Yesterday I participated in a panel discussion about the 2010 elections post-mortem at UMD. There was agreement that last Tuesday’s election was a bad day for many people. It was also a confusing day with plenty of contradictory signs for 2012.
Among the few sure take-aways is the (almost certain) fact Obama will run for reelection, and–with a slight bit less certainty– he is not likely to face much if any competition in the primaries. This gives him a leg up on one term predecessors Gerald Ford, Jimmy Carter and HW Bush.
As I see it there are 5 factors that will influence the 2012 election: economy, turnout, infrastructure; message; GOP infighting
First is the economy,stupid. Almost everyone agrees. A bad economy, anemic growth, an unemployment rate at or above 8%; static income growth all spell trouble for Obama’s reelection changes.
Second, is turnout. Although the 2010 election turnout was a little higher than for 2006, it was still down about 40% from 2008. Given the tremendous hype surrounding this year’s election, this is disappointing, particularly so given who voted and who stayed home. As it turned out, the enthusiasm gap was real. Obama’s base stayed home. Voters between 18-29 comprised 11% of the electorate as opposed to 18% in 2008; African Americans were at 10%, down from 13% and Latinos stayed about the same, from 9% to 8%. Older voters and Republicans voted in high numbers. There was some flipping from Obama votes now voting republican but the bigger picture here I think is that we are looking at two different electorates who voted in 2008 and 2010. The one that shows up in force in 2012 may make a big difference in terms of which side wins.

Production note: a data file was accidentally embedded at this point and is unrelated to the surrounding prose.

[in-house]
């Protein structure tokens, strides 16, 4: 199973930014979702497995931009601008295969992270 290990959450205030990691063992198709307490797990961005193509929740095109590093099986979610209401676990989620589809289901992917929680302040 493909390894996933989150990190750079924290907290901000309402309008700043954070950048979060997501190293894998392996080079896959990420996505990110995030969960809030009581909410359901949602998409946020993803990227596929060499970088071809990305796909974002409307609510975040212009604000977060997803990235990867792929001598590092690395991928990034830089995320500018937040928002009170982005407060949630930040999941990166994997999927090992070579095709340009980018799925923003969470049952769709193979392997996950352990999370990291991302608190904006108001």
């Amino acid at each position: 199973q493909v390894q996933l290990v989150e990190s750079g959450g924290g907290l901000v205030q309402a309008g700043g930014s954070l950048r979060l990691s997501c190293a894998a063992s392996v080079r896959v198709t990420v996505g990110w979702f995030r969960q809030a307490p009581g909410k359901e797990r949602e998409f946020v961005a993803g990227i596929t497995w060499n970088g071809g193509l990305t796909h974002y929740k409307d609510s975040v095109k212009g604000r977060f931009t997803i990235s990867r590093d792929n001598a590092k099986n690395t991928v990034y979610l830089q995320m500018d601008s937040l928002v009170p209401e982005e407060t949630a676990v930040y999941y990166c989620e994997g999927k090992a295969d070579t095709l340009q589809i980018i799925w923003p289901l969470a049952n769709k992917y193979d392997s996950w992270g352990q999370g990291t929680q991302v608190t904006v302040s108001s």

Third is infrastructure, and by this I mean who controls the ground mechanics in key swing states. The governorships and state legislative races here give the GOP the edge. For 2012 Republicans will control the state legislatures and governorships for much of the midwest that Obama needs if he is going to win: Wisconsin, Indiana, Pennsylvania, Ohio. The GOP of course also will control redistricting which is likely to place the Dens at an additional disadvantage when it comes to the fight to retake the House. estimates suggest it puts them back another 20 seats.
Fourth is messaging. The GOP, with the Fox megaphone successfully framed the 2010 election cycle as a battle against Obama’s big, near socialist government. Although Obama and the Dems had a great many successes during the last 2 years, you wouldn’t have known it from the campaign. If the Dems remain on the defensive and running away from their own agenda, they will lose in 2012, and perhaps deservedly so.
Finally a lot will depend on how the GOP establishment handles the new Tea Partiers who are looking to join the leadership ranks come next January. A civil war among Republicans will make the President’s reelection changes that much better. And of course, a lot will rest upon who is the Republican nominee. Palin as nominee would be a gift.
Otherwise, it’s the economy, stupid, and few people expect much improvement in that regard. The bottom line. Obama is going to have a difficult time getting re-elected.